A Bug Out Bag, also called a BOB, I.N.C.H Bag (I’m Never Coming Home Bag),Get Out of Dodge Bag (GOOD Bag), or 72 Hour Bag is usually designed to get you out of an emergency situation and allow you to survive self-contained for up to 3 days. A lot of people plan their Bug Out Bag to sustain them for much longer than that, but there is always a limit to what you can carry on your back and a 3 day target is a good place to start.
I know this is an old post but Injust found it. I’m just starting this journey and found this site. Thanks for the info and I also live in Phoenix. But plan on relocating soon to a more rural area soon. Thanks, looking to learn all I can before I start collecting gear. Figure fill the space between my ears first then the storage rooms.Any recommendations on training in the Local area I’ve seen a few schools out and about but most seem to be geared towards the Johnny Rambo wannabes. Doesn’t quite fit in with the grey man. Oh well to each there own I guess.
To hold all my clothes, I currently have a large Sandpiper of California Top Stuff sack. It’s big enough that I can throw a couple other bags in it if I had to go through a river and will hold out water for a short time but it’s not technically waterproof. I’ll be replacing it at some point with a compression dry sack like I use with my sleeping bag. This bag is a fairly heavy addition but I figure it’s worth it to make sure I can keep things dry.
I got a really good laugh out of several comments here- thanks. Ditto on the nearly 30 years of military service ( and thank YOU!) I have most of the same things, with Smartwool layers added since I live in the mountains. Someone mentioned boots–best I’ve found are Ariat ATS which are waterproof, lightweight, VERY comfy and have a Thinsulate lining. Nothing else I’ve found even comes close. Pricey, but worth every dime as they Really hold up well. But oh God- that thong thing!!!lol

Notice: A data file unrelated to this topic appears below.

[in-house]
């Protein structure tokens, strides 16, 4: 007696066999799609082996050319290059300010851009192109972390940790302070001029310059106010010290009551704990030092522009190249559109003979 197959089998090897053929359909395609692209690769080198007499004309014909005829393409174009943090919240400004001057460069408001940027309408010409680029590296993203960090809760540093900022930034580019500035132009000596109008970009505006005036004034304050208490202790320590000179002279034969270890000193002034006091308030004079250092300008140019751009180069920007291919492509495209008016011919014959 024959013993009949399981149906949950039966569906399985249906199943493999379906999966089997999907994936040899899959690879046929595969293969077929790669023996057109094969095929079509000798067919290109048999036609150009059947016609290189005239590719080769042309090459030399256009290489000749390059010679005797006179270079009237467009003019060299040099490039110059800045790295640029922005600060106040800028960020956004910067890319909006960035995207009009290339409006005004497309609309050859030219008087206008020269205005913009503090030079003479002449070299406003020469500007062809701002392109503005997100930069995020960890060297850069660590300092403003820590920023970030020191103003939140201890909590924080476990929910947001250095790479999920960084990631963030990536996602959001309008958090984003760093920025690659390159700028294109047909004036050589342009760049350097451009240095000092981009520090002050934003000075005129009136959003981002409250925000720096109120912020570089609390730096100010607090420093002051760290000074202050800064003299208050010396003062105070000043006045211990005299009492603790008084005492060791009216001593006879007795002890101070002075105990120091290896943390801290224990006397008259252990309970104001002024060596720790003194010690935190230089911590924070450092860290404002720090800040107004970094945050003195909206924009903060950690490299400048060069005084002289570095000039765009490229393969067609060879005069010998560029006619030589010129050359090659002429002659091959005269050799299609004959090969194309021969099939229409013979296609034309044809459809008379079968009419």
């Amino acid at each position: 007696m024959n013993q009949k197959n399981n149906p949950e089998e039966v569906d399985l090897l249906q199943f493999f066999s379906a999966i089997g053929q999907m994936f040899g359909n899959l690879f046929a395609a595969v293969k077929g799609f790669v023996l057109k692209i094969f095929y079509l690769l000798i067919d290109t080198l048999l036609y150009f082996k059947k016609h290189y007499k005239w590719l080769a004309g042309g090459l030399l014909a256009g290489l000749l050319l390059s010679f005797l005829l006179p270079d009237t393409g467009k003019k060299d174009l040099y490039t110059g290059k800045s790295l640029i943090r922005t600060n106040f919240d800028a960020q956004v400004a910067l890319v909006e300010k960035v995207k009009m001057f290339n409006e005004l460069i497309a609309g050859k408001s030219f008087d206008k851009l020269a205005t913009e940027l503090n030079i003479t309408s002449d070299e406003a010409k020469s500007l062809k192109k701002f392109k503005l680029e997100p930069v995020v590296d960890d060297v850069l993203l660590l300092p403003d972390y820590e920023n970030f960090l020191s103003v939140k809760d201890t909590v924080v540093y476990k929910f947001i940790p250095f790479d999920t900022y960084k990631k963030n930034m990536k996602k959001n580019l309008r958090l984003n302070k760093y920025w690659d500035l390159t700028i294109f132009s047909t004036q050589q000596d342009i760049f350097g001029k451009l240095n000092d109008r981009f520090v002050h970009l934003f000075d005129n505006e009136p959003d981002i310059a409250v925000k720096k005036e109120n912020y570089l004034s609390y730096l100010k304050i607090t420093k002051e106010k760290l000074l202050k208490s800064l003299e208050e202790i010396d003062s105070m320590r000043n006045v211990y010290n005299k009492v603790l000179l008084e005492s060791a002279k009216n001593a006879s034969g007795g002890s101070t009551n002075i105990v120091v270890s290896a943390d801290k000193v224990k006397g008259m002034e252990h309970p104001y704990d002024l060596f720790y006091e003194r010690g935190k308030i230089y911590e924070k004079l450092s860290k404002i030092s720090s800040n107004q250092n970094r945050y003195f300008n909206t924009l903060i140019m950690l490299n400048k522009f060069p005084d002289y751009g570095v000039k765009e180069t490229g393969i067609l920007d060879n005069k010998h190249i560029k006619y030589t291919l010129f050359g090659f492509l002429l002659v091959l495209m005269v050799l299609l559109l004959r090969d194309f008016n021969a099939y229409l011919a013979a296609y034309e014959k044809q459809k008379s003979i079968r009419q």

Survival skills are techniques that a person may use in order to sustain life in any type of natural environment or built environment. These techniques are meant to provide basic necessities for human life which include water, food, and shelter. The skills also support proper knowledge and interactions with animals and plants to promote the sustaining of life over a period of time. Survival skills are often associated with the need to survive in a disaster situation.[1] Survival skills are often basic ideas and abilities that ancients invented and used themselves for thousands of years.[2] Outdoor activities such as hiking, backpacking, horseback riding, fishing, and hunting all require basic wilderness survival skills, especially in handling emergency situations. Bushcraft and primitive living are most often self-implemented, but require many of the same skills.

One of the most important things to have in a survival kit is a fixed-blade knife. I used to carry a SOG Seal Elite, and I even carried it in Iraq and Afghanistan, but for a bug out bag here at home, I wanted to see if I could cut down the weight and still have a very effective knife. After a LOT of research, I pretty much came back to the same thing but got the SOG Seal Pup instead.